October 5, 2022 | Amanda Khatri
Estimated reading time: 6 minutes
Effective immediately: FINRA revises sanction guidelines and increases penalties for individuals
The Financial Industry Regulatory Authority (FINRA) has made amends to its Sanction Guidelines which come into immediate effect. The improvements aim to differentiate more clearly between penalties for individuals as well as different-sized firms.
Lately, we have seen a raft of movement from global regulators as they reassess regulations that hold individuals accountable for their wrongdoings. FINRA’s latest update adds another saga to tighter personal accountability regulations – it introduces revised sanctions to flush out the bad actors and firms in the industry.
The “regulatory mission of FINRA is to protect investors and strengthen market integrity through vigorous, even-handed, and cost-effective self-regulation.” As with most things in a post-covid world, self-management examples such as working from home have dominated the way we live. It involves managing your own workload, ensuring all necessary tasks are completed to a high standard whilst following company procedures – if this isn’t followed, then the given employee may be suspended or fired. Similarly, financial markets enter an era where they are trusted to hold up their end of the bargain, meaning following the right regulations and ensuring each member of staff is also doing the same. If violated, firms could face sanctions and individual employees could face suspension or fines.
An “important facet” of FINRA’s “regulatory mission is the building of public confidence in the financial markets.” This echo messaging from the UK’s Financial Conduct Authority (FCA), which recently cited that with consumer trust in financial services, economic progression and innovation can be achieved through transparency of services. In order to build confidence and trust, FINRA has amended its Guidelines to ensure no stone is left unturned and any bad behaviour is acknowledged and penalised.
FINRA’s Guidelines – how have they changed?
The main amendments to the Guidelines are that there is now a split between individuals and firms, with separate rules for both. Additionally, there are different regulations for small and mid-size or large-size firms. The revisions carefully consider common wrongdoings that FINRA has seen committed by firms and individuals over its tenure. The newly created sanctions are a measure to deter financial crime and protect vulnerable customers and investors alike.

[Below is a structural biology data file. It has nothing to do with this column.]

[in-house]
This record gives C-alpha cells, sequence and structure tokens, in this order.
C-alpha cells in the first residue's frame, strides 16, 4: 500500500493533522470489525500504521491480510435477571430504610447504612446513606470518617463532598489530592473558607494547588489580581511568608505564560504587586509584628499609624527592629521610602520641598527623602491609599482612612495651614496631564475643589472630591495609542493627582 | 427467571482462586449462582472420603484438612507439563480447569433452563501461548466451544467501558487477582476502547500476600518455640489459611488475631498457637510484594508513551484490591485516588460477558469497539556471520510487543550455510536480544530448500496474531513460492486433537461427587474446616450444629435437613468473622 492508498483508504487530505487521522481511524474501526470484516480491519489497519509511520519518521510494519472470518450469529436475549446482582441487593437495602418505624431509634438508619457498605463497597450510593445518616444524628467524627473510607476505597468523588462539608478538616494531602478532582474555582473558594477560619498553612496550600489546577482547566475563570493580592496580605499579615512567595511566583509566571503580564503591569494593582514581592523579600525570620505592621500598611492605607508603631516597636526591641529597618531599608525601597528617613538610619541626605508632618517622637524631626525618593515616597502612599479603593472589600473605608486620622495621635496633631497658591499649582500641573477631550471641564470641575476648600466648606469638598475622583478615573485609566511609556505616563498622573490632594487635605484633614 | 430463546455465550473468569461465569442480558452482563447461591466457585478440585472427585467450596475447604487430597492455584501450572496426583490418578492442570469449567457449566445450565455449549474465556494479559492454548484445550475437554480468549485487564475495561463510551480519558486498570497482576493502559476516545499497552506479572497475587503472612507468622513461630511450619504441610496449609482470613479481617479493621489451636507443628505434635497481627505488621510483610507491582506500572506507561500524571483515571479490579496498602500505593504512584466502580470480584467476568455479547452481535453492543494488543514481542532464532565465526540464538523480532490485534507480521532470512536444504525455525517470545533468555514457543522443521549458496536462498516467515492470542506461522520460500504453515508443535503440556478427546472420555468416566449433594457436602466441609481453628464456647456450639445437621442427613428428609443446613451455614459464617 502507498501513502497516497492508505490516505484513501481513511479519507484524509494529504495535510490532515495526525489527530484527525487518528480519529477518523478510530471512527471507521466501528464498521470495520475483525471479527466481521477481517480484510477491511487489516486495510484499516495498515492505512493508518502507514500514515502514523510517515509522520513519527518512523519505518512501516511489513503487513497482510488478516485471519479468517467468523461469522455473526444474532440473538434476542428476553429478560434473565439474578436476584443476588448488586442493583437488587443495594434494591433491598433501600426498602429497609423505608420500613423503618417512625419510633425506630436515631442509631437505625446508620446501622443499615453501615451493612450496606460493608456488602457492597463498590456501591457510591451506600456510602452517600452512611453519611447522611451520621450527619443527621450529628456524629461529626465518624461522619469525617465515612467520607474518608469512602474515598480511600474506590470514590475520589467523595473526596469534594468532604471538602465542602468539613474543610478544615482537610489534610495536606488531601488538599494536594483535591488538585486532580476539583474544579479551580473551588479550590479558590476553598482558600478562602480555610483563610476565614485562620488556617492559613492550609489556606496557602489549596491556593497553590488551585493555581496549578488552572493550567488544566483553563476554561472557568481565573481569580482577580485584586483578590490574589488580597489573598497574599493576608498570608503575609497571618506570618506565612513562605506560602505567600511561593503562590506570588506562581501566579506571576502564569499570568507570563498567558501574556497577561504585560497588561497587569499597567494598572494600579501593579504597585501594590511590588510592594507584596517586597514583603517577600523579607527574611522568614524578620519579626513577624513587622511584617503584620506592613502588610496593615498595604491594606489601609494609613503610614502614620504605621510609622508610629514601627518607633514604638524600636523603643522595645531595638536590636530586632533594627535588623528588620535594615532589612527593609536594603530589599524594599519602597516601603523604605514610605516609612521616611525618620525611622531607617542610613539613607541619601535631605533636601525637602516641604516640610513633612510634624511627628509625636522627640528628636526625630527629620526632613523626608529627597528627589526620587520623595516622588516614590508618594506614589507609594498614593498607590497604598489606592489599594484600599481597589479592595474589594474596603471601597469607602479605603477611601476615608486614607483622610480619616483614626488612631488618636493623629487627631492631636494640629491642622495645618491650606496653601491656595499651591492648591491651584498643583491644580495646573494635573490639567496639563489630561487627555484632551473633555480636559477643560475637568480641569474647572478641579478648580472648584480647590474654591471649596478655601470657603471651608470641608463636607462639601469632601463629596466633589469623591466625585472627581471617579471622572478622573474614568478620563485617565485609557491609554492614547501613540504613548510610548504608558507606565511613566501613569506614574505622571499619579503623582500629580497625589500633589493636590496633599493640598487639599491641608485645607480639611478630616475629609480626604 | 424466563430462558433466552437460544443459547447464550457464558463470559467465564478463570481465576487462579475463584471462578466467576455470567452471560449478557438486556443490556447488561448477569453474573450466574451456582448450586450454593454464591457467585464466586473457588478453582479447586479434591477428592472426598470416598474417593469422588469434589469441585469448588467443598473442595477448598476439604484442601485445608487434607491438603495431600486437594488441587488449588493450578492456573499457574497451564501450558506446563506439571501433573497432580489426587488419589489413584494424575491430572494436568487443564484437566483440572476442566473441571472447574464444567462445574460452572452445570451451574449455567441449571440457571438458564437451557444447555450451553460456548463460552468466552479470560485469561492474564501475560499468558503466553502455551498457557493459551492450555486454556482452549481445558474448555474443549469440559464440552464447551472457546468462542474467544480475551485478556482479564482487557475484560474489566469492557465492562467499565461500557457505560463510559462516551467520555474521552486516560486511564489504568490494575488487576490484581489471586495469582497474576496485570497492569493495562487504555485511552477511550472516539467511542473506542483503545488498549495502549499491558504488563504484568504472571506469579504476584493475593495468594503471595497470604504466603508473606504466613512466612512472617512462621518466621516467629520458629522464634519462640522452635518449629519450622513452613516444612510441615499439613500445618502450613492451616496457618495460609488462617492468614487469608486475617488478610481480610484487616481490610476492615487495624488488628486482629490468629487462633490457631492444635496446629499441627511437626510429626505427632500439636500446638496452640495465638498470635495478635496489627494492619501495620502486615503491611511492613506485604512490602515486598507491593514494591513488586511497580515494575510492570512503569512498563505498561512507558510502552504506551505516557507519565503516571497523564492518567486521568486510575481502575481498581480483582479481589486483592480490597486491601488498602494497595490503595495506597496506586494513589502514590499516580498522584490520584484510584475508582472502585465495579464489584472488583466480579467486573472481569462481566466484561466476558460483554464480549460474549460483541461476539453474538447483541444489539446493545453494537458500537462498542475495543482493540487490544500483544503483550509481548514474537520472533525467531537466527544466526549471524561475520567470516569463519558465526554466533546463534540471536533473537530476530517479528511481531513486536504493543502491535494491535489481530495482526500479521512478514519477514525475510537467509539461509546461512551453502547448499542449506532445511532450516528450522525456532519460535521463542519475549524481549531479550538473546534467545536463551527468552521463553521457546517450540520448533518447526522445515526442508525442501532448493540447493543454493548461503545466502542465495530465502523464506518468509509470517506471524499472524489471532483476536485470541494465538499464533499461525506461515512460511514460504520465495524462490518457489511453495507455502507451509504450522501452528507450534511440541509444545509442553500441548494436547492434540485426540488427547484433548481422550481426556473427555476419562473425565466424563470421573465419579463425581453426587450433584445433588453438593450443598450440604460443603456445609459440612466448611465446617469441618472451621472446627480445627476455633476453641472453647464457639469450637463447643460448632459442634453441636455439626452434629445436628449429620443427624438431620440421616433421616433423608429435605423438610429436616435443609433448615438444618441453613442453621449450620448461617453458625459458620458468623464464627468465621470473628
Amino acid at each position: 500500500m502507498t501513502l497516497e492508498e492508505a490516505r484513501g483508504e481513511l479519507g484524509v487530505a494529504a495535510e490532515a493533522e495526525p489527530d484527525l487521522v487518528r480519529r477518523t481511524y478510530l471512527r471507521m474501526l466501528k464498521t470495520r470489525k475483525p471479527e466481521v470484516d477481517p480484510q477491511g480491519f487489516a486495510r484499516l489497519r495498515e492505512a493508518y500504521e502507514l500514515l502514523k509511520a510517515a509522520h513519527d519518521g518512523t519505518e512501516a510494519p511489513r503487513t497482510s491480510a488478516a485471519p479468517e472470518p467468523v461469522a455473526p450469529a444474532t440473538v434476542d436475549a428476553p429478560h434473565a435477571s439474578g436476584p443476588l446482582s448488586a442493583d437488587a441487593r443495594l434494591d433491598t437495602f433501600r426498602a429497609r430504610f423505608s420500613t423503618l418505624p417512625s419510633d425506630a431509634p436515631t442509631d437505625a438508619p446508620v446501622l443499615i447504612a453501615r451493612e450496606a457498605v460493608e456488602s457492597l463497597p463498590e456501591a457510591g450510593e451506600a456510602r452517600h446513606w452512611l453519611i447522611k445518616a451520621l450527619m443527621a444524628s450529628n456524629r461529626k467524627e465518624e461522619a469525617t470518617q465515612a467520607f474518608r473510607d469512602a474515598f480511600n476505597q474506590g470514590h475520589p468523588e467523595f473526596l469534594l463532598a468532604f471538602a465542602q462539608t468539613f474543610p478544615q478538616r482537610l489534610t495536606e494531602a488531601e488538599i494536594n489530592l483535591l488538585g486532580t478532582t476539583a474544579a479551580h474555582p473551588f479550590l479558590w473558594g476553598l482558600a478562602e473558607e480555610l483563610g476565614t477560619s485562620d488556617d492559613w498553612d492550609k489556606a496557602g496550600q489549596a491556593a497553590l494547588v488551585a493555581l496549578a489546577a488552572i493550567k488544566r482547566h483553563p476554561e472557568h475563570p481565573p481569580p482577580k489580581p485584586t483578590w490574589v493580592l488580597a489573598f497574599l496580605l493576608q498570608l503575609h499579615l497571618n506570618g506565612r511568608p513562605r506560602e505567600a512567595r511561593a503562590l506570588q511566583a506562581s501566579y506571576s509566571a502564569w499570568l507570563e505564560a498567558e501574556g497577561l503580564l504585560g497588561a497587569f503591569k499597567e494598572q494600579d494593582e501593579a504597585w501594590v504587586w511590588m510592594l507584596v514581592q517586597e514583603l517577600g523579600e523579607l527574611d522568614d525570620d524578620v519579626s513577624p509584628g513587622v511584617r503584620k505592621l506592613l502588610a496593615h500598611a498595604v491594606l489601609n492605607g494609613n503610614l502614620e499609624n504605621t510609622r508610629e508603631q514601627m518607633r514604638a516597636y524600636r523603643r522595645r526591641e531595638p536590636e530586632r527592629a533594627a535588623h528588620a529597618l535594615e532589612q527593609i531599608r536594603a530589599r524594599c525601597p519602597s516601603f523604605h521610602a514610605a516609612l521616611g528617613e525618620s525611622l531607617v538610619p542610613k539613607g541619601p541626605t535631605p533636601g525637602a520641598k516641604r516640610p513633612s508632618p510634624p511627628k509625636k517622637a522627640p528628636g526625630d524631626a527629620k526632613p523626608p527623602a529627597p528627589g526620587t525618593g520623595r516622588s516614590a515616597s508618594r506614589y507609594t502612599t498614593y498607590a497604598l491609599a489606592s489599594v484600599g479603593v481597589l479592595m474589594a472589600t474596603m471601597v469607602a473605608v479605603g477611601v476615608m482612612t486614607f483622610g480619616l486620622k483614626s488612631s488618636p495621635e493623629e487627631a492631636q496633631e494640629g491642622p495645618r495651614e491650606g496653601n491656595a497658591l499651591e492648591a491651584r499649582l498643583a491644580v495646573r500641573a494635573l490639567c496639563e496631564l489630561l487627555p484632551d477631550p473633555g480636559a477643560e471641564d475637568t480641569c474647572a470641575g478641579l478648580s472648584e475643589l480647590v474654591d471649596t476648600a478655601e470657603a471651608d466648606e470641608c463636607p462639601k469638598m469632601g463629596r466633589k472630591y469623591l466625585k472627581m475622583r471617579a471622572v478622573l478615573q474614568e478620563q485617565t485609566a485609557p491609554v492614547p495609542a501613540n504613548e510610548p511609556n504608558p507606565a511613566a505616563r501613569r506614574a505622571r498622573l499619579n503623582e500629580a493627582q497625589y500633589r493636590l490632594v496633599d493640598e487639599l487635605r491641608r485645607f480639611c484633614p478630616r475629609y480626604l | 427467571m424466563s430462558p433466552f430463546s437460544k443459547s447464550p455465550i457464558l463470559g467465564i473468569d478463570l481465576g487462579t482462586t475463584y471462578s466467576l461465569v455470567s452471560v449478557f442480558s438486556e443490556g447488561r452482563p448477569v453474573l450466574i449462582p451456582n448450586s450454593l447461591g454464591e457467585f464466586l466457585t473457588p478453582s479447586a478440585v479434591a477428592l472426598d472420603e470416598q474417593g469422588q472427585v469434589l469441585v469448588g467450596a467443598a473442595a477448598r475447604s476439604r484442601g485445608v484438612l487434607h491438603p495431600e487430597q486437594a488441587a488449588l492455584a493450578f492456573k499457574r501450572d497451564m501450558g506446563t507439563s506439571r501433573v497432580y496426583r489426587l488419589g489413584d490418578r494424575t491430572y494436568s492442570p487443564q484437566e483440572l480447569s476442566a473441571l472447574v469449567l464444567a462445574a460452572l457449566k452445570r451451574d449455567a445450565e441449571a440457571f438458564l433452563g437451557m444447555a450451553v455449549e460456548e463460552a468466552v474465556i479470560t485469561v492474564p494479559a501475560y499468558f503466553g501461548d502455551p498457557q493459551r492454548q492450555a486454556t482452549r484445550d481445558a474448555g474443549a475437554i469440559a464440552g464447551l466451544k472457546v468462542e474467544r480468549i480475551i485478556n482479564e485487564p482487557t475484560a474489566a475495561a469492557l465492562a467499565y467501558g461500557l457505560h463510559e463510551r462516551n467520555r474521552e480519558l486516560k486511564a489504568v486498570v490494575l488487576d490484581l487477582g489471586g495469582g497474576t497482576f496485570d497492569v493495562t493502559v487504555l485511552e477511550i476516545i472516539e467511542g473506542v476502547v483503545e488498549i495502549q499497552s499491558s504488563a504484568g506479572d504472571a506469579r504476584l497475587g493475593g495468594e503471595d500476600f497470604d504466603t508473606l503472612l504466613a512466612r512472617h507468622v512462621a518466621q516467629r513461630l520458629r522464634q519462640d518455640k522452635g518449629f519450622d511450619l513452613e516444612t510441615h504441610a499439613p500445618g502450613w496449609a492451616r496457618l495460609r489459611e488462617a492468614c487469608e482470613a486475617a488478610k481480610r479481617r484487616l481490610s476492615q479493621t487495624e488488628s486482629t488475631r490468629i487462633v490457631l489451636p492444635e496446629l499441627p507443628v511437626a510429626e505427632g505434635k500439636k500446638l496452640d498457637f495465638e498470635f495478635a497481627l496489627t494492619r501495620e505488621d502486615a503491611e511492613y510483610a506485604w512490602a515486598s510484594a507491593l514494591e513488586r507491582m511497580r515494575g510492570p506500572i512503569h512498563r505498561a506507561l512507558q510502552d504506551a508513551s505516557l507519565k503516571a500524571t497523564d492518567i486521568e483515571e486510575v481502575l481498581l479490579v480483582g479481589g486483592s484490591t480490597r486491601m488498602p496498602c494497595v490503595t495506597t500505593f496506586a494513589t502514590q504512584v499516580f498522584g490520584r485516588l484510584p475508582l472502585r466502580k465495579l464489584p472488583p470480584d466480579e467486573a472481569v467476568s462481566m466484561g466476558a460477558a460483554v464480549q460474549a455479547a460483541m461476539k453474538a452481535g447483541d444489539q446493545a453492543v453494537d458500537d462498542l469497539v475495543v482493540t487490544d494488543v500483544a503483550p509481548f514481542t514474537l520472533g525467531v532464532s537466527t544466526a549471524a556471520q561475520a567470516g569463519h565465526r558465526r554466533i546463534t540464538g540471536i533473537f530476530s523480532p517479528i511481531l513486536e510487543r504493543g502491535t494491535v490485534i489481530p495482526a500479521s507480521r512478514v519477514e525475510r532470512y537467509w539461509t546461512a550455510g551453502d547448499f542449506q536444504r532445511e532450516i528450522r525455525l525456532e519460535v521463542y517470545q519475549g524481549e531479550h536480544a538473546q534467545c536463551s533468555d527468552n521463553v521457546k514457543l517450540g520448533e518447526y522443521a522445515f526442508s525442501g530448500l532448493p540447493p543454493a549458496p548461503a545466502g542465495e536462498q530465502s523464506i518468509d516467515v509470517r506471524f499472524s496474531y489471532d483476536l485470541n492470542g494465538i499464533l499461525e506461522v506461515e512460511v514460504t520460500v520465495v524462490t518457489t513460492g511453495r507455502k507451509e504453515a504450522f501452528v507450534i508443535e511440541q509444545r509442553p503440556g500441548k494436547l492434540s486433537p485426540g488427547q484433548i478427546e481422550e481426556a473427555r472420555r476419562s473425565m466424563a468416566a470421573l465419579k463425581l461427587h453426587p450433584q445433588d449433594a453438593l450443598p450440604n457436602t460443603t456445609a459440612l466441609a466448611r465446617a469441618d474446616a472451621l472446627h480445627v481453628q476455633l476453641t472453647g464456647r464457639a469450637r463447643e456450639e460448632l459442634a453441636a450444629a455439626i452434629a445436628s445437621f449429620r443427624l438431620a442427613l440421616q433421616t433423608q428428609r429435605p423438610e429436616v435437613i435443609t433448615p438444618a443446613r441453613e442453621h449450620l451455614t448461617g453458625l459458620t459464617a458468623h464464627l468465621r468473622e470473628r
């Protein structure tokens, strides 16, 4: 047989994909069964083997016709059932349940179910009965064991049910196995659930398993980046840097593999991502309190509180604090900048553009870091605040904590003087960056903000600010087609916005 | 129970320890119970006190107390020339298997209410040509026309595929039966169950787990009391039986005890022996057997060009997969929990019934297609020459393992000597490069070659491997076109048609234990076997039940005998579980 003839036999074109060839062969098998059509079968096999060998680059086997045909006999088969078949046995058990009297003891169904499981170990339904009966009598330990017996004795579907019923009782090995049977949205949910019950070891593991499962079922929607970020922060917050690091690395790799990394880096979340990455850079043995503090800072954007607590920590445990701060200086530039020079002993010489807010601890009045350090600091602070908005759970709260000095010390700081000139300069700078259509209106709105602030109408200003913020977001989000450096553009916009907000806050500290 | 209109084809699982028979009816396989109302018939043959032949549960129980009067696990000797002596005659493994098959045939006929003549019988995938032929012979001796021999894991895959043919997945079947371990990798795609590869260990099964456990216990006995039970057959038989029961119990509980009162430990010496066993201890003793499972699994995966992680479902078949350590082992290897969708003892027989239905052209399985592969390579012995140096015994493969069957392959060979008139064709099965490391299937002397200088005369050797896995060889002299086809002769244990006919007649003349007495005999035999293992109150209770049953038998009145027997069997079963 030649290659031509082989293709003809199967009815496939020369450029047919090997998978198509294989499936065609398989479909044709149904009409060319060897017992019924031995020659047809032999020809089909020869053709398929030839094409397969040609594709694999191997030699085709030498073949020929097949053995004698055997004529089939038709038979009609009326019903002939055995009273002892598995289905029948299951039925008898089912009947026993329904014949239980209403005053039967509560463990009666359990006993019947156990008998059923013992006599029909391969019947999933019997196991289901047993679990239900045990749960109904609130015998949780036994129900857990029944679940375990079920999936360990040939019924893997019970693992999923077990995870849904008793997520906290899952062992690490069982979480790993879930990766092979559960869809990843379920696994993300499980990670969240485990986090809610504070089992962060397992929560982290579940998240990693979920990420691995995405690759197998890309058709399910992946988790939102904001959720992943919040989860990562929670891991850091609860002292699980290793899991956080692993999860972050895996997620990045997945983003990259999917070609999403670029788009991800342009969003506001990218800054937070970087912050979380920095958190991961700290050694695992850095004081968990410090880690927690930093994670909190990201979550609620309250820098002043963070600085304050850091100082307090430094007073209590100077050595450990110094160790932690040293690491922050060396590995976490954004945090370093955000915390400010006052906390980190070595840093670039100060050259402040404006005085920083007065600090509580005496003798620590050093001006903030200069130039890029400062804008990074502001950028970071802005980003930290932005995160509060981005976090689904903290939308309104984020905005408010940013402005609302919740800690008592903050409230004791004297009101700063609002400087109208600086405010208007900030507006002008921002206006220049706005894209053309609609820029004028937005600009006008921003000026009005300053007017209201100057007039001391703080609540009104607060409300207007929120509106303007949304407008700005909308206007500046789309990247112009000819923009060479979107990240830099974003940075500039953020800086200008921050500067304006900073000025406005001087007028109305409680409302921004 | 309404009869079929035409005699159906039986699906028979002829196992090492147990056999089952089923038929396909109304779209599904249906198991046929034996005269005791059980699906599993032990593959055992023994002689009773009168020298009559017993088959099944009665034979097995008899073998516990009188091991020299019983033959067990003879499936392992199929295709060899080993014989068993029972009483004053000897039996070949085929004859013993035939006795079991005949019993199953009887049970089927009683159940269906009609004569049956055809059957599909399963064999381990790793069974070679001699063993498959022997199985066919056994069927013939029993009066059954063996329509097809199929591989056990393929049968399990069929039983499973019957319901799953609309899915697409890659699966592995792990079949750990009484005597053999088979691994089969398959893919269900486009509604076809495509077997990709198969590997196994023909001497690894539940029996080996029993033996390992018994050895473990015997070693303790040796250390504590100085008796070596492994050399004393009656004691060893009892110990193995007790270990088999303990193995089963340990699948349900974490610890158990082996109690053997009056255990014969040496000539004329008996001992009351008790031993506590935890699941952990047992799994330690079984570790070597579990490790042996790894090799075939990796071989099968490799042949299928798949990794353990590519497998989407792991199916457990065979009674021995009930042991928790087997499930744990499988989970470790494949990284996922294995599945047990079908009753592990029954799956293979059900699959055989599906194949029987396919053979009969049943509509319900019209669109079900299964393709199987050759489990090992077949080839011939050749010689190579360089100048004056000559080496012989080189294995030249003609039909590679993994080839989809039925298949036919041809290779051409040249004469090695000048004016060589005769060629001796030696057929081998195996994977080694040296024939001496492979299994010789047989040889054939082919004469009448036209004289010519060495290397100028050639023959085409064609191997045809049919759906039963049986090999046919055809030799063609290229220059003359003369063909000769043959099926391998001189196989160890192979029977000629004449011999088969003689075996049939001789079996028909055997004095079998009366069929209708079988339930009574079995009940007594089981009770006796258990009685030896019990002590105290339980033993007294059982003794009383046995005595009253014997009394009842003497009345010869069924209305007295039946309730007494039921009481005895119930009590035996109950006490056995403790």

FINRA introduced these changes to align the Guidelines with its Enforcement program, which focuses on investigating potential violations and ensuring that disciplinary actions are brought against firms and their employees.
Jessica Hopper, Executive Vice President and Head of FINRA’s Department of Enforcement said that “the changes to the Sanction Guidelines align the sanctions to where FINRA’s Enforcement program has evolved. The Sanction Guidelines also bolster FINRA’s mission of protecting investors by reflecting how grave violations of FINRA’s rules will result in serious sanctions.”
The changes came into force with immediate effect on 29 September 2022. With that in mind, firms are encouraged to review the changes as soon as possible and implement them across their various lines of business.
Changes to the Guidelines include:
- Removing the upper limit of fine ranges for mid-size and large-size firms, increasing penalties for violations of the rules.
- Adding new Anti-Money Laundering (AML) guidelines and penalties.
- The minimum penalty for sanctions against firms will be $5000 and $2,500 for individuals.
- Removing the limit on fines for failures in reporting or monitoring suspicious transactions.
- Introducing new ranges of fines for individuals with a view to enforcing personal accountability.
- Revising the circumstances where a firm or a person should be suspended or expelled, following wrongdoings.
In the event of non-compliance, FINRA will assess the appropriate sanction by taking into consideration:
- Whether the firm or individual is a repeat offender
- Whether the firm or individual made illicit gains from its violation of the rules